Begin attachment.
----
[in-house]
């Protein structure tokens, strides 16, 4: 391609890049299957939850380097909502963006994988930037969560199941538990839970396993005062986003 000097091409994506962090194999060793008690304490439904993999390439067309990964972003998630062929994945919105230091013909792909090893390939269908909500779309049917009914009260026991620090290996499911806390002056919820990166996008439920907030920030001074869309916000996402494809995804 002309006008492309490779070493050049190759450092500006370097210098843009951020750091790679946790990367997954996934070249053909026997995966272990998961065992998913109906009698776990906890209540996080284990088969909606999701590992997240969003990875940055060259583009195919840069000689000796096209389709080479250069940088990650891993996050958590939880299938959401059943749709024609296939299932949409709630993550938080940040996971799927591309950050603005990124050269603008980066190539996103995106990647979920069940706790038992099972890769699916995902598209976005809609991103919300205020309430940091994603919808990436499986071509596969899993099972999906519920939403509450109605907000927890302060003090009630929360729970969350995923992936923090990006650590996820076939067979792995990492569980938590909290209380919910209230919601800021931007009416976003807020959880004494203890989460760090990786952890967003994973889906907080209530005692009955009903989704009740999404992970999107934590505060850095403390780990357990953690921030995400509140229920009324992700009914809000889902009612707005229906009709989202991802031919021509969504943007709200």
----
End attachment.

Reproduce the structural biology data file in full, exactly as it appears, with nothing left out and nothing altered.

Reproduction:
[in-house]
């Protein structure tokens, strides 16, 4: 391609890049299957939850380097909502963006994988930037969560199941538990839970396993005062986003 000097091409994506962090194999060793008690304490439904993999390439067309990964972003998630062929994945919105230091013909792909090893390939269908909500779309049917009914009260026991620090290996499911806390002056919820990166996008439920907030920030001074869309916000996402494809995804 002309006008492309490779070493050049190759450092500006370097210098843009951020750091790679946790990367997954996934070249053909026997995966272990998961065992998913109906009698776990906890209540996080284990088969909606999701590992997240969003990875940055060259583009195919840069000689000796096209389709080479250069940088990650891993996050958590939880299938959401059943749709024609296939299932949409709630993550938080940040996971799927591309950050603005990124050269603008980066190539996103995106990647979920069940706790038992099972890769699916995902598209976005809609991103919300205020309430940091994603919808990436499986071509596969899993099972999906519920939403509450109605907000927890302060003090009630929360729970969350995923992936923090990006650590996820076939067979792995990492569980938590909290209380919910209230919601800021931007009416976003807020959880004494203890989460760090990786952890967003994973889906907080209530005692009955009903989704009740999404992970999107934590505060850095403390780990357990953690921030995400509140229920009324992700009914809000889902009612707005229906009709989202991802031919021509969504943007709200």